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Monday, November 19, 2007

"Sesame Street" : Viewer Discretion Advised

Virginia Heffernan's latest piece for The New York Times is sure to cause quite a stir:
    According to an earnest warning on Volumes 1 and 2, "Sesame Street: Old School" is adults-only: "These early 'Sesame Street' episodes are intended for grown-ups, and may not suit the needs of today's preschool child."
Huh? "Intended for grown-ups"? It must be the mature subject matter:
    Nothing in the children's entertainment of today, candy-colored animation hopped up on computer tricks, can prepare young or old for this frightening glimpse of simpler times. Back then — as on the very first episode, which aired on PBS Nov. 10, 1969 — a pretty, lonely girl like Sally might find herself befriended by an older male stranger who held her hand and took her home. Granted, Gordon just wanted Sally to meet his wife and have some milk and cookies, but...well, he could have wanted anything. As it was, he fed her milk and cookies. The milk looks dangerously whole.
Maybe it's the dismal setting:
    The old "Sesame Street" is not for the faint of heart, and certainly not for softies born since 1998, when the chipper "Elmo's World" started. Anyone who considers bull markets normal, extracurricular activities sacrosanct and New York a tidy, governable place — well, the original "Sesame Street" might hurt your feelings.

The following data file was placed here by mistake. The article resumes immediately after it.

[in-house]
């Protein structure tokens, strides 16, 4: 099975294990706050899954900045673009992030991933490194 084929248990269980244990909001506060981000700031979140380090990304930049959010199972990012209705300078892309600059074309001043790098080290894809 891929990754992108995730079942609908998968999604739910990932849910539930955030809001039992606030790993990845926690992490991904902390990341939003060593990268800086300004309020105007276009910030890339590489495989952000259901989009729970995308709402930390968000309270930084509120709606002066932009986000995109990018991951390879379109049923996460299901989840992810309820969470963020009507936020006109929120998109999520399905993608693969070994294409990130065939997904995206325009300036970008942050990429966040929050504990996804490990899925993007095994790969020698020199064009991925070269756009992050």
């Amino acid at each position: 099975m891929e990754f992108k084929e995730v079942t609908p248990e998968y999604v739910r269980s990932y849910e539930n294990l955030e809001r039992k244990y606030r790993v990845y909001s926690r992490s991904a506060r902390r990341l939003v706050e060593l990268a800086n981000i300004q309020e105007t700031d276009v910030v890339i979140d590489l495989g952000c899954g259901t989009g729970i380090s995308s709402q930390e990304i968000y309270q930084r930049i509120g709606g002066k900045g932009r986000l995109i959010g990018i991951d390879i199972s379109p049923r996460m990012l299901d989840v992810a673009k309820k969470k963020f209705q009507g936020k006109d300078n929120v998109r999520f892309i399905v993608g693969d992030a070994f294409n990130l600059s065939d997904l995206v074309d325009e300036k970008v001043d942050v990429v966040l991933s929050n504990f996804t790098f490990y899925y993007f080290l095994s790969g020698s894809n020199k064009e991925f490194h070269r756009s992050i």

Or perhaps it's the politically incorrect behavior:
    I asked Carol-Lynn Parente, the executive producer of "Sesame Street," how exactly the first episodes were unsuitable for toddlers in 2007. She told me about Alistair Cookie and the parody "Monsterpiece Theater." Alistair Cookie, played by Cookie Monster, used to appear with a pipe, which he later gobbled. According to Parente, "That modeled the wrong behavior" — smoking, eating pipes — "so we reshot those scenes without the pipe, and then we dropped the parody altogether."
Yeah, OK. I realize that "Sesame Street" has never offered anything of real value to children, but come on. Warning labels? Give me a break.

(HT: Christopher Knight)

1 comment:

Chris Wilde said...

Perhaps the warning label is for that episode where Big Bird pops a little LSD and starts getting those hallucinations of something called a "snuffleupagus".

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